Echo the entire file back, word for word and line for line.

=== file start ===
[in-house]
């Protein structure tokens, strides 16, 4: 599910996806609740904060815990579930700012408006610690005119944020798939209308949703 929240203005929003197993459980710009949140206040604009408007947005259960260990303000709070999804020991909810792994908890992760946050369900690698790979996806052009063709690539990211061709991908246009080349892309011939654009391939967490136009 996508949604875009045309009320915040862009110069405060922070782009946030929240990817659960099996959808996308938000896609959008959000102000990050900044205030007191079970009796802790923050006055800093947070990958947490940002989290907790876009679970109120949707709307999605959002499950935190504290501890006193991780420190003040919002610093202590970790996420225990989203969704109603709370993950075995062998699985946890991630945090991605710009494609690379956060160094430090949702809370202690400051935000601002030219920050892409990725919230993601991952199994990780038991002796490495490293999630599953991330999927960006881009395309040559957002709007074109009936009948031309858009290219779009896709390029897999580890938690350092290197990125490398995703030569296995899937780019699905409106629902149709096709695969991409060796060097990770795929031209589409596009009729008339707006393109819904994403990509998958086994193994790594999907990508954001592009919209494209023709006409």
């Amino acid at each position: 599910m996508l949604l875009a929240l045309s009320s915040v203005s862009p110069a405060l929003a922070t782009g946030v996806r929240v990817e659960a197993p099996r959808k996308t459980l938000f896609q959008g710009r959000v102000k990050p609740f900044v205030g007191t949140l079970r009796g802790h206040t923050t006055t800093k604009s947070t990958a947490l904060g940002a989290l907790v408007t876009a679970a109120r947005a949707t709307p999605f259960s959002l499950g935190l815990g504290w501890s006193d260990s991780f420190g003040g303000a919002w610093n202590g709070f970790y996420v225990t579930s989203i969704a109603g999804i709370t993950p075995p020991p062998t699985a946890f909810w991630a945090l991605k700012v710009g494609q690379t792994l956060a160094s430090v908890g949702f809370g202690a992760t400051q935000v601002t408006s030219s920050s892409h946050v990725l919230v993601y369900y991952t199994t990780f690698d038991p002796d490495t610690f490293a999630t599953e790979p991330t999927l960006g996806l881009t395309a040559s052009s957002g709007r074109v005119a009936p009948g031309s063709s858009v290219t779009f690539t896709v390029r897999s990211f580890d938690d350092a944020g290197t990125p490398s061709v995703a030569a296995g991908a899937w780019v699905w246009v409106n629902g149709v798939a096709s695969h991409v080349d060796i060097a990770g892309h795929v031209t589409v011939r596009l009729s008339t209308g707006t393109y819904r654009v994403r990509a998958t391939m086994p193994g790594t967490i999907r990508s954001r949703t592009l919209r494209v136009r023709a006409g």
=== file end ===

[in-house]
């Protein structure tokens, strides 16, 4: 599910996806609740904060815990579930700012408006610690005119944020798939209308949703 929240203005929003197993459980710009949140206040604009408007947005259960260990303000709070999804020991909810792994908890992760946050369900690698790979996806052009063709690539990211061709991908246009080349892309011939654009391939967490136009 996508949604875009045309009320915040862009110069405060922070782009946030929240990817659960099996959808996308938000896609959008959000102000990050900044205030007191079970009796802790923050006055800093947070990958947490940002989290907790876009679970109120949707709307999605959002499950935190504290501890006193991780420190003040919002610093202590970790996420225990989203969704109603709370993950075995062998699985946890991630945090991605710009494609690379956060160094430090949702809370202690400051935000601002030219920050892409990725919230993601991952199994990780038991002796490495490293999630599953991330999927960006881009395309040559957002709007074109009936009948031309858009290219779009896709390029897999580890938690350092290197990125490398995703030569296995899937780019699905409106629902149709096709695969991409060796060097990770795929031209589409596009009729008339707006393109819904994403990509998958086994193994790594999907990508954001592009919209494209023709006409």
């Amino acid at each position: 599910m996508l949604l875009a929240l045309s009320s915040v203005s862009p110069a405060l929003a922070t782009g946030v996806r929240v990817e659960a197993p099996r959808k996308t459980l938000f896609q959008g710009r959000v102000k990050p609740f900044v205030g007191t949140l079970r009796g802790h206040t923050t006055t800093k604009s947070t990958a947490l904060g940002a989290l907790v408007t876009a679970a109120r947005a949707t709307p999605f259960s959002l499950g935190l815990g504290w501890s006193d260990s991780f420190g003040g303000a919002w610093n202590g709070f970790y996420v225990t579930s989203i969704a109603g999804i709370t993950p075995p020991p062998t699985a946890f909810w991630a945090l991605k700012v710009g494609q690379t792994l956060a160094s430090v908890g949702f809370g202690a992760t400051q935000v601002t408006s030219s920050s892409h946050v990725l919230v993601y369900y991952t199994t990780f690698d038991p002796d490495t610690f490293a999630t599953e790979p991330t999927l960006g996806l881009t395309a040559s052009s957002g709007r074109v005119a009936p009948g031309s063709s858009v290219t779009f690539t896709v390029r897999s990211f580890d938690d350092a944020g290197t990125p490398s061709v995703a030569a296995g991908a899937w780019v699905w246009v409106n629902g149709v798939a096709s695969h991409v080349d060796i060097a990770g892309h795929v031209t589409v011939r596009l009729s008339t209308g707006t393109y819904r654009v994403r990509a998958t391939m086994p193994g790594t967490i999907r990508s954001r949703t592009l919209r494209v136009r023709a006409g």